Shares of Facebook (ETR:FB2A) soared to all-time highs after it reported second-quarter earnings last month. Since then, the stock has managed to hold its ground as the market continues to digest the implications of the social network’s great quarter. While the company’s increased revenue and earnings have had their fair share of the spotlight in the weeks following the earnings report, there are still some key items from the company’s conference call that are worth a closer look.
Here are the five most important quotes from the call that you don’t want to miss.
There is room for higher engagement
Facebook CEO Mark Zuckerberg:
One thing that’s exciting is that there is still a lot of room to grow. On average, people in the U.S. — people on Facebook in the U.S. — spend around 40 minutes each day using our service, including about 1 in 5 minutes on mobile. This is more than any other app by far, but overall, people in the U.S. spend about 9 hours per day engaging with digital media on TVs, phones and computers. So there’s a big opportunity to improve the way people connect and share across how we all engage with the rest of media as well.
Investors in this hot growth stock want to know that the social network’s growth story is not over. While Facebook’s year-over-year revenue growth rate of 67% during the quarter did beat expectations, it was notably the first time the key metric slowed sequentially in the past five quarters. Therefore, Zuckerberg’s reassurance that „there is still a lot of room to grow“ is good news.
Of course, with Facebook already taking up 40 minutes of users‘ time each day, improving engagement further will not be easy. Nevertheless, the added perspective of the significant amount of time people spend engaging with digital media does make a convincing case that there is still opportunity for engagement growth in the company’s most important market.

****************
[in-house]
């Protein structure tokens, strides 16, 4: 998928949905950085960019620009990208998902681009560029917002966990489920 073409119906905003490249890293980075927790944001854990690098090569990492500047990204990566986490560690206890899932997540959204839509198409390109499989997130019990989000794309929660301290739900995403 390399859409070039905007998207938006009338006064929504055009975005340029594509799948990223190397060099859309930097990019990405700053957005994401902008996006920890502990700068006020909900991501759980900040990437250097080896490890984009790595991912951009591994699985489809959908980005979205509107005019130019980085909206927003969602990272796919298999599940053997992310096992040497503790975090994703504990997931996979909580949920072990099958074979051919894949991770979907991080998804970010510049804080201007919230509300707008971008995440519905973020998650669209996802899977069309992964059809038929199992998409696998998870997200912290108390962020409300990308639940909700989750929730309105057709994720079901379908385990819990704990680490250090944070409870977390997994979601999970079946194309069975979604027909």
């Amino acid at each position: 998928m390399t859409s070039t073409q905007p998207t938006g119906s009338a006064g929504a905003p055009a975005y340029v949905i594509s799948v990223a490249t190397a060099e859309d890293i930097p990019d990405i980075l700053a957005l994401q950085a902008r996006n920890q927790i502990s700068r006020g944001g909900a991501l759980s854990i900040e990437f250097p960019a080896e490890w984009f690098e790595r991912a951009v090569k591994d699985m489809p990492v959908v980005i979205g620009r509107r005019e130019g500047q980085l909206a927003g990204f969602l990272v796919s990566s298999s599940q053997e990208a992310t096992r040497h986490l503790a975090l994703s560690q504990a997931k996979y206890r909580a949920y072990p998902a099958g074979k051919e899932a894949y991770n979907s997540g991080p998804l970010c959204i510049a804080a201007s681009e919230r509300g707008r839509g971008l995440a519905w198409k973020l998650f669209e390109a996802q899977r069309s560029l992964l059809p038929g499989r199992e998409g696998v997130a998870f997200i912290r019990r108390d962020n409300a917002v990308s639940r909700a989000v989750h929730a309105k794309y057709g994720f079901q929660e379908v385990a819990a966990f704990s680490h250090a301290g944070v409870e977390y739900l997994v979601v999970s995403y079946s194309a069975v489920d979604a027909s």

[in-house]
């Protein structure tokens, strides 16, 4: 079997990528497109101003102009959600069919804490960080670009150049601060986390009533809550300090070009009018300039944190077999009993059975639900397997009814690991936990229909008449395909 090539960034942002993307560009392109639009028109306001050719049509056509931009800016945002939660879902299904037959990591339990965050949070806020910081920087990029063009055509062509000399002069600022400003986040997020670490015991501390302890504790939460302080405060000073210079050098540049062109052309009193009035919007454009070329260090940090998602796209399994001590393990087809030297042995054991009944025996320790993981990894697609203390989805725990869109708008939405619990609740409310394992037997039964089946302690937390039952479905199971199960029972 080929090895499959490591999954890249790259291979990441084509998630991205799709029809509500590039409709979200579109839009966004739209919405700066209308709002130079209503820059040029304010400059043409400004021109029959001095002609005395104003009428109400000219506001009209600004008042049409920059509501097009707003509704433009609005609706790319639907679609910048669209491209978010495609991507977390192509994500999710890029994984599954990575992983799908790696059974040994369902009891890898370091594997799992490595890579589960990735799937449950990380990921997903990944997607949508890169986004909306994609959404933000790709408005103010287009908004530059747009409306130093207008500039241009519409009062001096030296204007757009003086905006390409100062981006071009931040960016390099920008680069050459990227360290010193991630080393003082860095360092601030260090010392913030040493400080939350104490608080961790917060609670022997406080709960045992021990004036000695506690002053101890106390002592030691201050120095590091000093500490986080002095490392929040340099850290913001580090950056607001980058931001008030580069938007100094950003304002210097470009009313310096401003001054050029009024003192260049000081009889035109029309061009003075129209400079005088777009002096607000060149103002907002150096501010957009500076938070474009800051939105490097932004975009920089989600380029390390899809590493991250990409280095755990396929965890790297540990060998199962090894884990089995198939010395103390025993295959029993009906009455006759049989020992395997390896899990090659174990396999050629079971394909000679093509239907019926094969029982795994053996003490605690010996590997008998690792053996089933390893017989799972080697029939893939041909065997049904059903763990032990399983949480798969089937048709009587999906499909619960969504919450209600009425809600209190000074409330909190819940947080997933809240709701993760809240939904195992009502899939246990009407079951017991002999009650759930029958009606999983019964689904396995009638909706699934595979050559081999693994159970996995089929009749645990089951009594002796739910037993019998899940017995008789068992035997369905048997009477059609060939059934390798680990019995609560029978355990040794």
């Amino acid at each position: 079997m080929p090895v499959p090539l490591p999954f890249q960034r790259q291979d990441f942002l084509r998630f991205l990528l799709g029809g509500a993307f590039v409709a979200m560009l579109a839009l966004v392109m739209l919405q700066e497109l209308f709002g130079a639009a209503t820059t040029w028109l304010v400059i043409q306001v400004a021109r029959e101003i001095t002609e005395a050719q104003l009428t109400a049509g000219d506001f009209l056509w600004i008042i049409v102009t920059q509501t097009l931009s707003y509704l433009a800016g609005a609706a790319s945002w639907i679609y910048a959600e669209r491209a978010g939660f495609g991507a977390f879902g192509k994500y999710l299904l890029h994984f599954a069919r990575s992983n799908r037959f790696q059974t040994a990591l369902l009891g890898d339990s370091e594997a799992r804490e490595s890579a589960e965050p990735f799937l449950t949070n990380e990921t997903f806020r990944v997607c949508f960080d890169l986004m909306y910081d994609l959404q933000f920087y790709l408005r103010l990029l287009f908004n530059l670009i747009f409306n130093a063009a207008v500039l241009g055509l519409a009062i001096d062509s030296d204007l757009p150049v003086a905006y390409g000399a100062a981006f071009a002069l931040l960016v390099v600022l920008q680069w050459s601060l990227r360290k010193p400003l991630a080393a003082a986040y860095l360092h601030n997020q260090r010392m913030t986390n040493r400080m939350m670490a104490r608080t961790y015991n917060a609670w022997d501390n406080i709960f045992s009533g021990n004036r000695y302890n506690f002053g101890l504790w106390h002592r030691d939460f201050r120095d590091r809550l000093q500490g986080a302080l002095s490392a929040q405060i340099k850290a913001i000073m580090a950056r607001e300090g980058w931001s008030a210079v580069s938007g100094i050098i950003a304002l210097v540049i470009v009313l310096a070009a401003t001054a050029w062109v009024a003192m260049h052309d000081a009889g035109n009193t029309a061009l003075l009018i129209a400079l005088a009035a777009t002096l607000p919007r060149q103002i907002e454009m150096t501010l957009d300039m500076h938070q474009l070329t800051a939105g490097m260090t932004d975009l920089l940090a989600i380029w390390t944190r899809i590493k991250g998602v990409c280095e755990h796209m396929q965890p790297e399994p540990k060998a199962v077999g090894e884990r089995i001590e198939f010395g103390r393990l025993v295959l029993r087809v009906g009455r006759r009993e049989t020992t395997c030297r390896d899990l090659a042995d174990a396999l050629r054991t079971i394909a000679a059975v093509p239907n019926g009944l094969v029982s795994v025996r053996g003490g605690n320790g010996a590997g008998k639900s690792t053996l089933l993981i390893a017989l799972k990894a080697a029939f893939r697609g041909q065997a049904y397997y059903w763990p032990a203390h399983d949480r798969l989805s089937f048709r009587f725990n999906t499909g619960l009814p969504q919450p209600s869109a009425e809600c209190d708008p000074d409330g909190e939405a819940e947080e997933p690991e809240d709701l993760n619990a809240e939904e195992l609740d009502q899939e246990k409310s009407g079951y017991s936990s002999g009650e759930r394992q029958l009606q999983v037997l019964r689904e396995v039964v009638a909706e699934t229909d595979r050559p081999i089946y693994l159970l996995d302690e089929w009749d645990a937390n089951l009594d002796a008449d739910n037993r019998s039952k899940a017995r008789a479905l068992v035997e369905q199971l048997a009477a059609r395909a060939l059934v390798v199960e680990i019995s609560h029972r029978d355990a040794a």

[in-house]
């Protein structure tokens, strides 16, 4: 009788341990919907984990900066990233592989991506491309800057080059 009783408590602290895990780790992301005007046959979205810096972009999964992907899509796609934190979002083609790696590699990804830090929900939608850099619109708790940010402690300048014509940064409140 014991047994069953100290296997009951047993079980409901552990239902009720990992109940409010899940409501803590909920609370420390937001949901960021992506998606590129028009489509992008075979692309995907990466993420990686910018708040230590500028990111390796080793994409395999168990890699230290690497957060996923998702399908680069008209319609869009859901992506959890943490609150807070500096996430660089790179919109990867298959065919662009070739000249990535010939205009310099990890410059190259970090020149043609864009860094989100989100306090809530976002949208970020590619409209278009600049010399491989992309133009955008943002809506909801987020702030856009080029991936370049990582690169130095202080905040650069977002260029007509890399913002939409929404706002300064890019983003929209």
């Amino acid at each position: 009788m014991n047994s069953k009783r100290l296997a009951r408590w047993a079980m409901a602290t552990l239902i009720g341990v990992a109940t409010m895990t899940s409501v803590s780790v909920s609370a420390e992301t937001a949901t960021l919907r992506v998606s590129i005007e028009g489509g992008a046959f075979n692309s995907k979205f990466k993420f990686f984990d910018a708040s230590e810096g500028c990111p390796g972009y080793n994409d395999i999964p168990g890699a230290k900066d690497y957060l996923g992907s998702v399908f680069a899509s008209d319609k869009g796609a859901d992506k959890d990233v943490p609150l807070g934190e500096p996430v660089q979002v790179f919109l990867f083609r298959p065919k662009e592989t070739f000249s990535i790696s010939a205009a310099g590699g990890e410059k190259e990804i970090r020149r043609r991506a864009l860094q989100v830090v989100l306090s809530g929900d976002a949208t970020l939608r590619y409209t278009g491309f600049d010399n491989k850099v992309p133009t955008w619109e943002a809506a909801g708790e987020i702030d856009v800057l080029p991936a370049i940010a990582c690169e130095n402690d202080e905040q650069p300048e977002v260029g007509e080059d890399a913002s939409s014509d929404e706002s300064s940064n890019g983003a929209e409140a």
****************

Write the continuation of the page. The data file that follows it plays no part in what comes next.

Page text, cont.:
The focus is both near and long term
We’re going to continue investing aggressively in areas that are important for our mission and long-term strategy, but we will also stay focused on our core products and business. This is the best way for us to continue creating value for our community.
Given Facebook’s robust valuation with a wildly optimistic future already priced in, investors want to see the company executing on both near- and long-term strategies. Fortunately, Facebook appears to be doing exactly this.
Long-term strategies include the company’s efforts to bring affordable Internet access to every person in the world through Internet.org, and the social network’s acquisitions of Oculus and WhatsApp (still pending a closing) — two big bets that the company is making on its efforts to connect the world. While the strategies may be speculative in nature, it’s good to see the company at least making bets.
Near-term plans to build Facebook’s business vary widely. Paramount among the plans, however, are Facebook’s efforts to give its users more tools to share. Key examples include its Messenger and Instagram apps. And other new apps and tools will spring up from Facebook’s Creative Labs, purposed to find new ways to build value for Facebook users by providing new contexts for the network beyond the blue app with which the world has become so familiar.